1. “Herbert W. Armstrong’s 209 False Prophecies,” The Painful Truth (1998), online:
  2. For discussion of this phenomenon, see James M. Pyles, “Zetterholm, Ancient Antioch, and the Problem of the Gentile” at the My Morning Meditations blog (6 May 2014).
  3. Kay Silberling, “The Ephraimite Error” (Philadelphia, Penn.: IMJA, 2000).  Online:; a short summary version is also available.
  4. Frederick Fyvie Bruce, “Colossian Problems Part 3: The Colossian Heresy,” Bibliotheca Sacra 141 (Jan. 1984): 195-208; online:
  5. Jewish Gnosticism lectures (Hebrew University, 1994).
  6. “The Karaite Deception,” The Jerusalem Council (n.p., n.d.), online:; see also Brad H. Young, Jesus the Jewish Theologian (Peabody, Mass.: Hendrickson, 1995); “Yeshua and the Pharisees,” Bridges for Peace (2008), online:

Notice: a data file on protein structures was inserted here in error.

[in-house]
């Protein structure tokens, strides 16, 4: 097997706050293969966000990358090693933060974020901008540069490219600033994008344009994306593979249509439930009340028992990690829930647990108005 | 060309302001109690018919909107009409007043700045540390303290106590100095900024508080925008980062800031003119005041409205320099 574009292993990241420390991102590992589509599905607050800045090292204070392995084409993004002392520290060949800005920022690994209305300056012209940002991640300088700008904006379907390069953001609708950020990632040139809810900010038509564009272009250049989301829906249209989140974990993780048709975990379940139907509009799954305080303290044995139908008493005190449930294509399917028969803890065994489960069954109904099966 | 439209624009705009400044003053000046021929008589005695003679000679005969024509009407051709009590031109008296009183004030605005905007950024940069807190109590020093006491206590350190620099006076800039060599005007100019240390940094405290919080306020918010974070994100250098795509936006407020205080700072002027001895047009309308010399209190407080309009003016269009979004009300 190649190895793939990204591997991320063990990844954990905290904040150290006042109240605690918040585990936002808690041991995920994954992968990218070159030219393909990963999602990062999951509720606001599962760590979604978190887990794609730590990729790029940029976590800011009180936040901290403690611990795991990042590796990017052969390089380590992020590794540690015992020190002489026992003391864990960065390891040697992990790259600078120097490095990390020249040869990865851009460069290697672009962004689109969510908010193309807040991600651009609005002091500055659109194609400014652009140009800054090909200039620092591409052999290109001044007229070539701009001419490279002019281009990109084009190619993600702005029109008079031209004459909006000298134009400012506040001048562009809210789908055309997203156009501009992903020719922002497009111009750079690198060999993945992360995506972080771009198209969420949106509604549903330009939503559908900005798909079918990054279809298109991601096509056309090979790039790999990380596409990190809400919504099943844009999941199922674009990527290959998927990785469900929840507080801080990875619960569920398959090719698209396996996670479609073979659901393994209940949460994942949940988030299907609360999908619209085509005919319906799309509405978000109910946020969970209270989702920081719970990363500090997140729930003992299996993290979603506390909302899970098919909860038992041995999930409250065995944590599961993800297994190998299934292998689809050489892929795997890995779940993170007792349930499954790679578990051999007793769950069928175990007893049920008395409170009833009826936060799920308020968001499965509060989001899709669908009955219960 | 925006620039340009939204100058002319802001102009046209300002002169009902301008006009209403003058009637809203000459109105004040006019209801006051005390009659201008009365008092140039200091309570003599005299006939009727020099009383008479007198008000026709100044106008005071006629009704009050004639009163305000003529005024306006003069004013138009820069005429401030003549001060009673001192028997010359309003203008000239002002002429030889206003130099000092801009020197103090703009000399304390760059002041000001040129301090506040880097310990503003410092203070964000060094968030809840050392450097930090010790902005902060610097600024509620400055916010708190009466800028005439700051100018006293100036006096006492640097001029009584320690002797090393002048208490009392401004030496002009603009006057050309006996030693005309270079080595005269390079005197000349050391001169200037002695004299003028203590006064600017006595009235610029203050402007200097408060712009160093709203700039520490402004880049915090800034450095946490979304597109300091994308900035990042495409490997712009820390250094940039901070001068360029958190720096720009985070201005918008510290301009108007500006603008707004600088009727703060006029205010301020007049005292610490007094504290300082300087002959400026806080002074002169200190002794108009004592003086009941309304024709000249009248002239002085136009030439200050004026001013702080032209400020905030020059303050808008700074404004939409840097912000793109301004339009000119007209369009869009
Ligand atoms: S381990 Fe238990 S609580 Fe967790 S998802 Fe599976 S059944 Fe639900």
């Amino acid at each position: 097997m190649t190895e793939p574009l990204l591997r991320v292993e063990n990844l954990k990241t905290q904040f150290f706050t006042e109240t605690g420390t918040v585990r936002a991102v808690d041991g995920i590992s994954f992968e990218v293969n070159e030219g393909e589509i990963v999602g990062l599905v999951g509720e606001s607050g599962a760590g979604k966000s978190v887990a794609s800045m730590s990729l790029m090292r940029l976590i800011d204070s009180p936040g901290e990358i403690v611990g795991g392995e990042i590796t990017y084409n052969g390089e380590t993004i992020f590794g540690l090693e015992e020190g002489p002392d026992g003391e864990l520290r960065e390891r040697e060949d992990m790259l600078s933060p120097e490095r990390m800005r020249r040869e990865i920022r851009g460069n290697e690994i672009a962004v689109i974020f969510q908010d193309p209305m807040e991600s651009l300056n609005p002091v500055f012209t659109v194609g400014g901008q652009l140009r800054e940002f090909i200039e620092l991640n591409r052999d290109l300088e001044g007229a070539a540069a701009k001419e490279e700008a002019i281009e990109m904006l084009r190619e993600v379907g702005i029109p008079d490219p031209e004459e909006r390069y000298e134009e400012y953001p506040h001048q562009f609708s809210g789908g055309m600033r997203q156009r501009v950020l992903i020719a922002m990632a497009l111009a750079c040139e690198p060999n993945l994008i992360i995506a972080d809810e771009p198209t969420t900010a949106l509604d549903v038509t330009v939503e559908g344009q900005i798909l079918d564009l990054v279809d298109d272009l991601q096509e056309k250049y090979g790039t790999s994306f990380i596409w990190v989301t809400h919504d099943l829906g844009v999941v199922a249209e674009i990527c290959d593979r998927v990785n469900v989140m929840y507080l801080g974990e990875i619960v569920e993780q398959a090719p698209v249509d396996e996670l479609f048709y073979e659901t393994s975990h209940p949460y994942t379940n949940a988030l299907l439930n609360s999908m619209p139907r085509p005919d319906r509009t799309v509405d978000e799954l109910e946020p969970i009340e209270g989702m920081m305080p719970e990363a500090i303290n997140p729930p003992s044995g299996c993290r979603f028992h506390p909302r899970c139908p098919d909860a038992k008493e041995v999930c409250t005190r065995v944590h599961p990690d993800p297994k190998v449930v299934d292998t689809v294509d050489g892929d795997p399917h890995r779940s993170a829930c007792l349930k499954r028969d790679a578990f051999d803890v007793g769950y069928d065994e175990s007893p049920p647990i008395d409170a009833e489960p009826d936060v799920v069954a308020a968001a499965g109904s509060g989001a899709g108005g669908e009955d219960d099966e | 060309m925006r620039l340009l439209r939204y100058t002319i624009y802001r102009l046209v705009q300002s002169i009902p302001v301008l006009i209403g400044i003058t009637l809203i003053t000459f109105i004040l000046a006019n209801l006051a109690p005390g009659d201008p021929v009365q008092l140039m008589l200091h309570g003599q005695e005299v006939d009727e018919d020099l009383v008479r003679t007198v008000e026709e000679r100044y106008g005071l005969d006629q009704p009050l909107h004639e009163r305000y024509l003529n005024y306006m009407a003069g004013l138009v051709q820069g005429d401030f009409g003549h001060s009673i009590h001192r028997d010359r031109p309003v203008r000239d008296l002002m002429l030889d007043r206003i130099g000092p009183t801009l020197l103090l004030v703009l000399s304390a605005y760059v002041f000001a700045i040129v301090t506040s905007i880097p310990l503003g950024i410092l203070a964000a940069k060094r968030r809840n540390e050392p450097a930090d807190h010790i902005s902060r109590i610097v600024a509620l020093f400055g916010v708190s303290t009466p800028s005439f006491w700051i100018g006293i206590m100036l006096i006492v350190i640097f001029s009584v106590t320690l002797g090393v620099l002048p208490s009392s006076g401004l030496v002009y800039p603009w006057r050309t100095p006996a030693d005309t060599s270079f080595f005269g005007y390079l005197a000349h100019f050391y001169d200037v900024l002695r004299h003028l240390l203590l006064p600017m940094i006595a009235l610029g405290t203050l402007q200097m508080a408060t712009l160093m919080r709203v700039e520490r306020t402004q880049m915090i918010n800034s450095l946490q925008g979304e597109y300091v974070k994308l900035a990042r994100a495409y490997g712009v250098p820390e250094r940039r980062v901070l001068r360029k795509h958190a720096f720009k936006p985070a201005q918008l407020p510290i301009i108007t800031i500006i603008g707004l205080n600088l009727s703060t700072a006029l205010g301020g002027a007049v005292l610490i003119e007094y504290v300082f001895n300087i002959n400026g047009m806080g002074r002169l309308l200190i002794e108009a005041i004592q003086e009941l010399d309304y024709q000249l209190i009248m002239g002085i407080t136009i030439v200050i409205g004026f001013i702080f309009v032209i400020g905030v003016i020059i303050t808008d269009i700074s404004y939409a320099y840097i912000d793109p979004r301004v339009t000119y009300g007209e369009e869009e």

7. Cecil Roth, Life of Menasseh Ben Israel (Jewish Publication Society of America, 1945); The Inner Government of England (vol. 1), 275.
  8. See Barry E. Horner, Future Israel: Why Christian Anti-Judaism Must be Challenged (Nashville, Tenn.: B&H Academic, 2007); Zola Levitt, Broken Branches: Has the Church Replaced Israel? (Dallas, Tx.: Zola Levitt Ministries, 1995); and/or Michael J. Vlach, Has the Church Replaced Israel? A Theological Evaluation (Nashville, Tenn.: B&H Academic, 2010).
  9. See Stuart Dauermann, “Inconvenient Truths: Cryptosupersessionism: Dispensationalism’s Sad Legacy,” The Messianic Agenda (19 May 2011); online: